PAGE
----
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New life (expectancy data) in FRED

FRED recently added World Development Indicators data on life expectancy at birth, which are from the World Bank. The graph above includes some of the available data. The green line shows that life expectancy has been steadily increasing in the world, but that the experience varies across countries. Consider the three large countries shown in the graph: the U.S., China, and Russia. Life expectancy in the U.S. has also been steadily increasing, but not that fast, likely because it was already high to begin with. China had a big surge in the 1960s. The Russian experience has definitely been rocky, with several decreases at several points.

How this graph was created: Search for “life expectancy,” choose the countries you’re interested in, and add them to the graph. There are several pages of listings, so you may need to add some from the graph page itself.

Suggested by Christian Zimmermann.


Where are the teenage employees?

When I was in high school, I had a job. As you can see from the graph above, up until 2001, over 50% of teenagers had jobs. Since then, the percent of teenagers employed—including part-time jobs—has declined and continues to decline. The most recent labor force participation rate for 16- to 19-year-olds is at just under 35%. Likely, most parents and teenagers see school as the first priority, as the rewards from finishing school have grown. Many years ago, teenagers participated in the labor force at a higher rate than adults over 55 years of age. But the percent of workers aged 55 and over has risen by almost 10% since then, at least in part because they are in better health during those later years and many retirees seek what they did as teenagers: part-time jobs.

How this graph was created: Search for “Civilian Labor Force Participation Rate” and then filter for the tag “sa,” which is “seasonally adjusted.” (NOTE: The seasonality of teenage employment is pretty extreme due to summer jobs.) And choose the ages 16-19 and over 55.

Suggested by Katrina Stierholz

View on FRED, series used in this post: LNS11300012, LNS11324230

Manufacturing is growing, even when manufacturing jobs are not

The role of manufacturing in the U.S. economy is often discussed. As shown in the FRED graph above, as a year-over-year percent change, the level of manufacturing has generally grown. (One striking exception is during the recent recession.) The number of employees working in manufacturing is a different story, however. It has sometimes grown, but it has nearly always grown less than the growth in manufacturing. This suggests that growth in manufacturing does not equal growth in manufacturing jobs. What’s the explanation? A prime candidate is productivity growth. Another is that the sectoral mix has shifted toward industries with higher value added, such as computers and electronics. (See this previous FRED Blog post for more on this subject.)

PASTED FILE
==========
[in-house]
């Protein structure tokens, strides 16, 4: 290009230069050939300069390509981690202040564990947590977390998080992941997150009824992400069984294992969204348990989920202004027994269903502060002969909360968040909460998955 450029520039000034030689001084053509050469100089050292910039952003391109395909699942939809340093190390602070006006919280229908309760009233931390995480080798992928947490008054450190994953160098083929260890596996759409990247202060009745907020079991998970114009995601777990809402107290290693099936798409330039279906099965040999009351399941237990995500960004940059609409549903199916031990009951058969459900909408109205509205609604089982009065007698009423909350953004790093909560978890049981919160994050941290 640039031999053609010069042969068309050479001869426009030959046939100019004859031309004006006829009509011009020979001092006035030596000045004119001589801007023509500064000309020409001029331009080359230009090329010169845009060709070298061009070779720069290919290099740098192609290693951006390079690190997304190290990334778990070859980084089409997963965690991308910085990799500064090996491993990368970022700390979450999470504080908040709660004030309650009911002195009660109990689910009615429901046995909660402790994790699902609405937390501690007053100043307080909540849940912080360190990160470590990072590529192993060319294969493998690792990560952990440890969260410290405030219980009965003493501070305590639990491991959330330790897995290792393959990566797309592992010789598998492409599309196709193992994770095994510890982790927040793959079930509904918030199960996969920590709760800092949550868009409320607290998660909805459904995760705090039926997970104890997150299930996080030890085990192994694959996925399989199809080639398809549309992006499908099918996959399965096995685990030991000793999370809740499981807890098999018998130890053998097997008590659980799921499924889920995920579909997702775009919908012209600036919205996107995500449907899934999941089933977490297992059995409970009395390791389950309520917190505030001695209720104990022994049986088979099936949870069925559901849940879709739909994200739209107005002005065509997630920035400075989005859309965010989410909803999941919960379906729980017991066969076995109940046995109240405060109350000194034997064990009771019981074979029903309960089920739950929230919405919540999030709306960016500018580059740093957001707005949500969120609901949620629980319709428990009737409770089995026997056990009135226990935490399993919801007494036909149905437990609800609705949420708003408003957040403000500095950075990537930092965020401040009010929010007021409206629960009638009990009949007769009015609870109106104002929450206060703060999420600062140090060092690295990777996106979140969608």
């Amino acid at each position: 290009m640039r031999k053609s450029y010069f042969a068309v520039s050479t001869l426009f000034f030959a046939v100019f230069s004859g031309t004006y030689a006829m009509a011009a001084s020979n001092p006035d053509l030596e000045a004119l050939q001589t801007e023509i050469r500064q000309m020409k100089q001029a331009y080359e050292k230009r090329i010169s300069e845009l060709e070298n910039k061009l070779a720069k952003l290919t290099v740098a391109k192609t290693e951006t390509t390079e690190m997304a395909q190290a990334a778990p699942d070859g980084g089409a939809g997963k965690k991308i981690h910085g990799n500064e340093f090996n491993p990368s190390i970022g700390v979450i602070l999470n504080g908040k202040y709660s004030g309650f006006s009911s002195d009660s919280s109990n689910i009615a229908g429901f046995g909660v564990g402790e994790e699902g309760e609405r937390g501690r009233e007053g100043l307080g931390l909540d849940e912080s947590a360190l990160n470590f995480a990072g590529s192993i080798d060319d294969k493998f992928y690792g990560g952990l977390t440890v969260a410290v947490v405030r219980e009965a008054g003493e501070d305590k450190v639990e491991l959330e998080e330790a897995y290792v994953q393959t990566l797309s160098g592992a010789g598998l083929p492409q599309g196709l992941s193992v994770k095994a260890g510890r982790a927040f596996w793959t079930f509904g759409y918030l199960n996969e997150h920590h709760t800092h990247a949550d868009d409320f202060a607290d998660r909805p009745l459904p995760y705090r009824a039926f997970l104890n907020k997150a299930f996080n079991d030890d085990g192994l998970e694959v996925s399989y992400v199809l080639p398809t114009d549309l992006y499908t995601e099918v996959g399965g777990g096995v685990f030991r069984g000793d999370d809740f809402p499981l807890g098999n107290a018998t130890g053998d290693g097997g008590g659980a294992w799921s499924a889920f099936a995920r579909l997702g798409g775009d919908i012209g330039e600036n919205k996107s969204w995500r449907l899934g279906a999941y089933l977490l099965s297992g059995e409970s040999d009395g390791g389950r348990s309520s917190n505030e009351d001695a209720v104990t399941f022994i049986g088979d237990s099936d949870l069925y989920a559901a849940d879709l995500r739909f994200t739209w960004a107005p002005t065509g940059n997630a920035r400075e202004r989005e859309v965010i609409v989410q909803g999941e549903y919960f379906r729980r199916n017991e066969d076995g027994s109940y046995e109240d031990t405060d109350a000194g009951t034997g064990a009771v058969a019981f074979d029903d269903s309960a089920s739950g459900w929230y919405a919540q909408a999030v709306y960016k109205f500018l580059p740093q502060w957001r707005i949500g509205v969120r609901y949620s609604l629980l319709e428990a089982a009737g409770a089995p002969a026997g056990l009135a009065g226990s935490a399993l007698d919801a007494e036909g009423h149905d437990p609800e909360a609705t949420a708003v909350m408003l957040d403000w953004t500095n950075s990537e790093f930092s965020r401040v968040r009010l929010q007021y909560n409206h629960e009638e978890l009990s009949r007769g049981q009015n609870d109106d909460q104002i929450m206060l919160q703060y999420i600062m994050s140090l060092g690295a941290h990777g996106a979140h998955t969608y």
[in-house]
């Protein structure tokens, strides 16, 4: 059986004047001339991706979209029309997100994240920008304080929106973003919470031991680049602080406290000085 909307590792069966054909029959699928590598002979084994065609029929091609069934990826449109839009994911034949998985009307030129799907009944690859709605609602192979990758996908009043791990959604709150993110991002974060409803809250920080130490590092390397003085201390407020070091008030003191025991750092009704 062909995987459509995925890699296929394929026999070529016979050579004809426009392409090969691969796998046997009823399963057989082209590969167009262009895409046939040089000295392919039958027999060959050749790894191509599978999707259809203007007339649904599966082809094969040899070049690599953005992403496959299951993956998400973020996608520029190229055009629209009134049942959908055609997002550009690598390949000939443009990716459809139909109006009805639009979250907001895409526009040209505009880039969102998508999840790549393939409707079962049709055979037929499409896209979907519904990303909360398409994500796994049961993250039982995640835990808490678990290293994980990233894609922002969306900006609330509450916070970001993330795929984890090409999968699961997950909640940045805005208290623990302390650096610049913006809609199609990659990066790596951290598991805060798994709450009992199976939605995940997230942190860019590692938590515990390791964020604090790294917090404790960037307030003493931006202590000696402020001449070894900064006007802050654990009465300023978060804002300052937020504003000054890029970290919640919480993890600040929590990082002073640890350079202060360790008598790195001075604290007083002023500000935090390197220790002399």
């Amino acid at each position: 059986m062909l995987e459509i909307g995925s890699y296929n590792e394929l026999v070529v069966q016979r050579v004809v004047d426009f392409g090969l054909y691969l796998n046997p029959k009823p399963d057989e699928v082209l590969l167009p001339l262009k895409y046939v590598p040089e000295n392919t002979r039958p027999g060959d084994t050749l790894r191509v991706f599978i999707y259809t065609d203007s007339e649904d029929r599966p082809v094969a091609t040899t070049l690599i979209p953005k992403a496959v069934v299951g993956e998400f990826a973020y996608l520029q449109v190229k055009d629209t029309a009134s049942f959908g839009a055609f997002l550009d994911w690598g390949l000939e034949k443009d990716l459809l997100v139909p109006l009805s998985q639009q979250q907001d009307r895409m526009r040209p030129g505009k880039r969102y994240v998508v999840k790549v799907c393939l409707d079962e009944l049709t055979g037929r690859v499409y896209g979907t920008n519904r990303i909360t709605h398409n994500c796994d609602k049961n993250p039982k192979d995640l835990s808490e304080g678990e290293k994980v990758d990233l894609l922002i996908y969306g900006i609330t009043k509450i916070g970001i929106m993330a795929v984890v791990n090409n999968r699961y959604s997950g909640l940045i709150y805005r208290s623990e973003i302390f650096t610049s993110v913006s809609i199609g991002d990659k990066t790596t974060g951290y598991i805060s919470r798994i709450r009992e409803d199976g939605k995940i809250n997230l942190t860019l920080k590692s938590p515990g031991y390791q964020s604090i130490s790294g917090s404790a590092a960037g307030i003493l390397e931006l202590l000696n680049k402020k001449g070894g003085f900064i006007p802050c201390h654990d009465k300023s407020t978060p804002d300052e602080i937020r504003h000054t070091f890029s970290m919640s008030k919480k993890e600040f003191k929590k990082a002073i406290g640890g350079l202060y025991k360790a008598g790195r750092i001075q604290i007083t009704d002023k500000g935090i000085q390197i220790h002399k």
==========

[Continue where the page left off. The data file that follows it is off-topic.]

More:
How this graph was created: Search for “Industrial Production: Manufacturing” and “Manufacturing Employees” and add the series to the graph. Then convert both series to “Percent change from a year ago.” Finally, restrict the sample to a time period when both series are available.

Suggested by Katrina Stierholz

View on FRED, series used in this post: IPMAN, MANEMP

More-severe unemployment in Southern Europe

“There is always someone who has it worse” is sometimes a consolation when bad things happen to you. Here, we contrast the U.S. unemployment rate with the rates in Greece and Spain. There were certainly reasons to complain about the high unemployment rates in the U.S. during the past recession, but they pale in comparison with the experiences in Greece and Spain—even outside recessions. This disparity doesn’t come from differences in definitions of unemployment, either; this graph uses the harmonized unemployment rates from the OECD, which are designed specifically to make the rates comparable.

How this graph was created: Search for “harmonized unemployment rate,” then modify the tags in the side bar to restrict the choices. Select the countries you want and add the series to the graph (using the button at the top or bottom of the list). Finally, restrict the sample period to when data are available for Greece or Spain.

Suggested by Christian Zimmermann

View on FRED, series used in this post: LRHUTTTTESM156S, LRHUTTTTGRM156S, LRHUTTTTUSM156S

Japan’s lost decades (and lost population)

After decades of high growth, Japan’s economy slowed down in the early 1990s and has never really returned to old growth rates. Many people have proposed explanations for this, and one of them is shown in the graph above: an unusual drop in the employed population, which has to do with Japan’s substantial demographic changes. The working-age population has actually been declining since 1997, with no sign of reverting soon. For economic growth to occur in this environment, productivity improvements must increase faster than the workforce decreases. These data come from the Penn World Tables, which provides main economic aggregates for almost every economy of the world, while attempting to make them comparable in definition and in measurement units.

How this graph was createdSearch the Penn World table for the “Japan” tag. Select the series and add to a graph. Select the right axis for one of the series.

Suggested by Christian Zimmermann.

View on FRED, series used in this post: EMPENGJPA148NRUG, RGDPNAJPA666NRUG

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